booker t

Growing up, I’d pass the Booker T. Washington Theater on my way from Edgecombe County (country girl!) into downtown Rocky Mount. It was known as the black theater in those segregated days. I went to the movies across the railroad tracks at the Cardinal or the Center.

I was excited when the Booker T. Theater was renovated and open to the public for various functions. After years of riding by, I finally got to go inside.

prime smokehouse

If you live in the area and have never been to eat at the Prime Smokehouse, across the street from the Booker T. Theater, well, you’re missing some good food. My favorite meal there: the smoked beef brisket with sides of mac and cheese and collards. And that whole-kernel cornbread takes me back to my roots.

Close to downtown over on Falls Road is the reinvented Rocky Mount Mills. What’s been done here is a show-stopper. The two-hundred-year-old cotton mill complex has been renovated into a mixed-use area of craft beer pubs and restaurants as well as office and apartment spaces.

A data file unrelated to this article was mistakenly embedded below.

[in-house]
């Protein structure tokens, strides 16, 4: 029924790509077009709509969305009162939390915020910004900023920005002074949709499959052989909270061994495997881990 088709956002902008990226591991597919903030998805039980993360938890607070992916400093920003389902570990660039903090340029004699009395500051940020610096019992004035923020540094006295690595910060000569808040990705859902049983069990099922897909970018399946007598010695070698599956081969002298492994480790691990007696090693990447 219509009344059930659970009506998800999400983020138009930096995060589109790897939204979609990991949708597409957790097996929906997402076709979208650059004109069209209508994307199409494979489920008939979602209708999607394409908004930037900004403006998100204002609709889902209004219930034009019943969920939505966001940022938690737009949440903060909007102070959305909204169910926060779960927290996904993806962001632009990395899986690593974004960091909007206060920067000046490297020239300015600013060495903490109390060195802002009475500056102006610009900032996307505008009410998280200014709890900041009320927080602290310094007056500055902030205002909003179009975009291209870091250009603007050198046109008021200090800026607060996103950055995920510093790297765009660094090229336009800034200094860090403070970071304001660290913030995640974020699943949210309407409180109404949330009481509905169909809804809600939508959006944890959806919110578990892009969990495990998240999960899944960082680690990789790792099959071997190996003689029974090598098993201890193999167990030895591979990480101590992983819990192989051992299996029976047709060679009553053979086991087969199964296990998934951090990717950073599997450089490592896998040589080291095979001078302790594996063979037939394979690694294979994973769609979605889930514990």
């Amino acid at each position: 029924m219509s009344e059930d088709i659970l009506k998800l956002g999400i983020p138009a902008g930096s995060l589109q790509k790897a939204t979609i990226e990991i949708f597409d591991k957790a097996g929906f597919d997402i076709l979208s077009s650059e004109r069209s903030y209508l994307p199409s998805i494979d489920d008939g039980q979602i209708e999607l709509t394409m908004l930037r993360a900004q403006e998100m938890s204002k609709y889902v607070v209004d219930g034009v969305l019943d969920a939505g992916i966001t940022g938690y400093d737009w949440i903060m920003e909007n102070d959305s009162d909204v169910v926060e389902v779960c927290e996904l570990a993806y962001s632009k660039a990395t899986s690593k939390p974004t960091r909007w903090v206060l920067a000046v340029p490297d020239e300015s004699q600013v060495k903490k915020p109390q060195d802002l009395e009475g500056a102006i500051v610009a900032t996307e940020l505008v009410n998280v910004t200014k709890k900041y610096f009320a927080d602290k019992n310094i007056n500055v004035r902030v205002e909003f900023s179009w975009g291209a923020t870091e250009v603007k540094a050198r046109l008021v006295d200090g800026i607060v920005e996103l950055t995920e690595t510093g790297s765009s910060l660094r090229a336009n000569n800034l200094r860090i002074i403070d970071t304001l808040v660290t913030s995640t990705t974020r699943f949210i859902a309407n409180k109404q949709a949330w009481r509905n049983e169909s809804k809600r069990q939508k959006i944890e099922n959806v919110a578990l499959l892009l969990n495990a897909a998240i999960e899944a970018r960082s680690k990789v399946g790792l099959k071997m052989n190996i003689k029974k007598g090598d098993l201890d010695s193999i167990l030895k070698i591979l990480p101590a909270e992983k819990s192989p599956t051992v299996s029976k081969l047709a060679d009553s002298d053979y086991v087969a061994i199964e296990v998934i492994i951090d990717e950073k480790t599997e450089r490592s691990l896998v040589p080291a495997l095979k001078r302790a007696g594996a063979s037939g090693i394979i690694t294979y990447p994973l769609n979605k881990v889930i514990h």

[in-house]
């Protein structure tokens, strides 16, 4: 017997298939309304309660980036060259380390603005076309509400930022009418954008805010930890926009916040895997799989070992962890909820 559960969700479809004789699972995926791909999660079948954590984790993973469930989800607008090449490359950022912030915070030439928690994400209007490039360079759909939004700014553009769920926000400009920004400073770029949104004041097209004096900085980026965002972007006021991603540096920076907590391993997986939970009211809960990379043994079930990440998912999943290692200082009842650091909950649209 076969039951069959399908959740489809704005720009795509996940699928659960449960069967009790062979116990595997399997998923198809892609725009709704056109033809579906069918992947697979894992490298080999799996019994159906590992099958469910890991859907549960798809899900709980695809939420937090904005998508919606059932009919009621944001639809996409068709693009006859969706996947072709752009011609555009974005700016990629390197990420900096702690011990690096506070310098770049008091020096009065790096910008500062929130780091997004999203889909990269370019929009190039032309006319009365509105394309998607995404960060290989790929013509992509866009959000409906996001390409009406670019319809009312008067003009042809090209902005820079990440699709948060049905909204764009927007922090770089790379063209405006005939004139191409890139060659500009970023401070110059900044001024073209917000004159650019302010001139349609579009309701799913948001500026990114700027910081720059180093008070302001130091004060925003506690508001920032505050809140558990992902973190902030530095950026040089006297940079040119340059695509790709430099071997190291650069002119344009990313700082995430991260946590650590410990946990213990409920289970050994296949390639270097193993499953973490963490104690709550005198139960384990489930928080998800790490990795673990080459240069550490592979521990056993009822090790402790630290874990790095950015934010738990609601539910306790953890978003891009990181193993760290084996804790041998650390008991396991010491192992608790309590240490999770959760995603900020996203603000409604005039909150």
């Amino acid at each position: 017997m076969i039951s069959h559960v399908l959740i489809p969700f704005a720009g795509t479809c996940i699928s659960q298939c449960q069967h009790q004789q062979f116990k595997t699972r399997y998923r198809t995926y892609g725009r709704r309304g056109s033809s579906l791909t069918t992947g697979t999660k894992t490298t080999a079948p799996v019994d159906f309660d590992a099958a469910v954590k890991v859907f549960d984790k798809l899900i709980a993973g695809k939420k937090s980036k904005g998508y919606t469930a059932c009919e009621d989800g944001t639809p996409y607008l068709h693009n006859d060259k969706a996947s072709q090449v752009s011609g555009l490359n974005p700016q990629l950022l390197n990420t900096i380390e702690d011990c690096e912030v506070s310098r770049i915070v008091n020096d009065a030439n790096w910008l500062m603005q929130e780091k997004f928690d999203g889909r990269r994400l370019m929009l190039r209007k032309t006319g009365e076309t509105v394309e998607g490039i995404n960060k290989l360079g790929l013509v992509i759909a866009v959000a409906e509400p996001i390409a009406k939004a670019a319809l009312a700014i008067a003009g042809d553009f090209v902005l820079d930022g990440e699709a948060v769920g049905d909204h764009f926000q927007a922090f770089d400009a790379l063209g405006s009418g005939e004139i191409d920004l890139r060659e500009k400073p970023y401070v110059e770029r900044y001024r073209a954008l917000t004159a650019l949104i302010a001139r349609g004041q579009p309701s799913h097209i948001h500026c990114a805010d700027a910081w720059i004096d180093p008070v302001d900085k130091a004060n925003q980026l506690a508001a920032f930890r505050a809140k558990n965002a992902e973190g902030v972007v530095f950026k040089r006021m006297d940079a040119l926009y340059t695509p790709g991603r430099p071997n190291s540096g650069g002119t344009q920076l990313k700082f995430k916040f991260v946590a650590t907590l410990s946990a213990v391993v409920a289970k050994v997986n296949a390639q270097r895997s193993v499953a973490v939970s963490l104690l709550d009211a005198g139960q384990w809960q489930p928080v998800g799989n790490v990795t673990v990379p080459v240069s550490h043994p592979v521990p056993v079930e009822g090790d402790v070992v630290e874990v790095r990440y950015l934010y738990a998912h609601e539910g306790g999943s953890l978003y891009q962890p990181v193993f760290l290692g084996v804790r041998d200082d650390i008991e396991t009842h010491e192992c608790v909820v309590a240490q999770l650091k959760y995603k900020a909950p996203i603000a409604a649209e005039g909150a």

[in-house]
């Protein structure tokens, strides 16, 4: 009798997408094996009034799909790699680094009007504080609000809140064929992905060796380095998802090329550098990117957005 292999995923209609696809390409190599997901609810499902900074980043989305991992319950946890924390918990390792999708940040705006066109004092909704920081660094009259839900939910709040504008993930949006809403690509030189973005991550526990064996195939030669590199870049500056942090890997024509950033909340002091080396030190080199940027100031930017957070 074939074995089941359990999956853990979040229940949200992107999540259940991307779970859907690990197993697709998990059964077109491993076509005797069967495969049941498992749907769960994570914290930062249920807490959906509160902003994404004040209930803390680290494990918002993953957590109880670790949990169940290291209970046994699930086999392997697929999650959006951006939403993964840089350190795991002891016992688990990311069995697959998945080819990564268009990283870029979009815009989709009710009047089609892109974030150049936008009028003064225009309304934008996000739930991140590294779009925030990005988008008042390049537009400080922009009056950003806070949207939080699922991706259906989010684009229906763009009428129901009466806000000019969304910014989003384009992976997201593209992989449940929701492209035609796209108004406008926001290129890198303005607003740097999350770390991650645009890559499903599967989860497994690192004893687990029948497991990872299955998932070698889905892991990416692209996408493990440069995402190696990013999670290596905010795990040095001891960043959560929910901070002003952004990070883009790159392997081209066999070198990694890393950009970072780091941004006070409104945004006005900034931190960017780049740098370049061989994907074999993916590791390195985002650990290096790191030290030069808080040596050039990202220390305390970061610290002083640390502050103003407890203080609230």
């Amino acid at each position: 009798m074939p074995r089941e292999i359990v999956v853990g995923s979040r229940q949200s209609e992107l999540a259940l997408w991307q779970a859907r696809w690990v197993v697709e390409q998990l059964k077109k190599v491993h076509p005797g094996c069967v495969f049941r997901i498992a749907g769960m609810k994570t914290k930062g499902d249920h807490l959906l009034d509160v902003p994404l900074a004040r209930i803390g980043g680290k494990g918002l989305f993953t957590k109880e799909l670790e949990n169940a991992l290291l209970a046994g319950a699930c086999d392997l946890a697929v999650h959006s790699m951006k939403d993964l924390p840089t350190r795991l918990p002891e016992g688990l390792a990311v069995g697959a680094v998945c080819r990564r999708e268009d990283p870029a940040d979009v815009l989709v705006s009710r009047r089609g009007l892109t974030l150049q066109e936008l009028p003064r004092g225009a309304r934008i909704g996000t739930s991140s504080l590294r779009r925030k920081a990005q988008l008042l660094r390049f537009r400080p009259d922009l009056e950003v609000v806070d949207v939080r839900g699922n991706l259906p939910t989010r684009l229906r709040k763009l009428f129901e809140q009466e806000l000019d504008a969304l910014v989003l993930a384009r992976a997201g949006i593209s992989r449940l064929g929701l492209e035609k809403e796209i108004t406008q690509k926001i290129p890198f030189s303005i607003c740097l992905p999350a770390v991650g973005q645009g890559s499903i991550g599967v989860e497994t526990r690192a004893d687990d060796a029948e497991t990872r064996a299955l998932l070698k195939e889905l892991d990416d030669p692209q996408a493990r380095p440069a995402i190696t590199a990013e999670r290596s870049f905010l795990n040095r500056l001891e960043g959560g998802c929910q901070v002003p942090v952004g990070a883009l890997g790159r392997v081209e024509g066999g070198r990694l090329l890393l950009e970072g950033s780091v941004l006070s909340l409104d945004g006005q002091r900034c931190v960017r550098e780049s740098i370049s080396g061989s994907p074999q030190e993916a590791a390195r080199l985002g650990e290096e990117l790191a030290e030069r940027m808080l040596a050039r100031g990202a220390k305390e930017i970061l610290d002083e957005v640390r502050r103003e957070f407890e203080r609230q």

koi pond

Above is a picture of the Koi Pond, the first pub to go into one of the old houses on the campus of Rocky Mount Mills. I took the photo below of a close to full parking lot at noon on a Tuesday.

mill parking lot

There’s more I could talk about–the annual downtown Bulluck Warehouse Sale going on right now that draws in shoppers from everywhere, for example–but this post is already more than twice as long as I intended.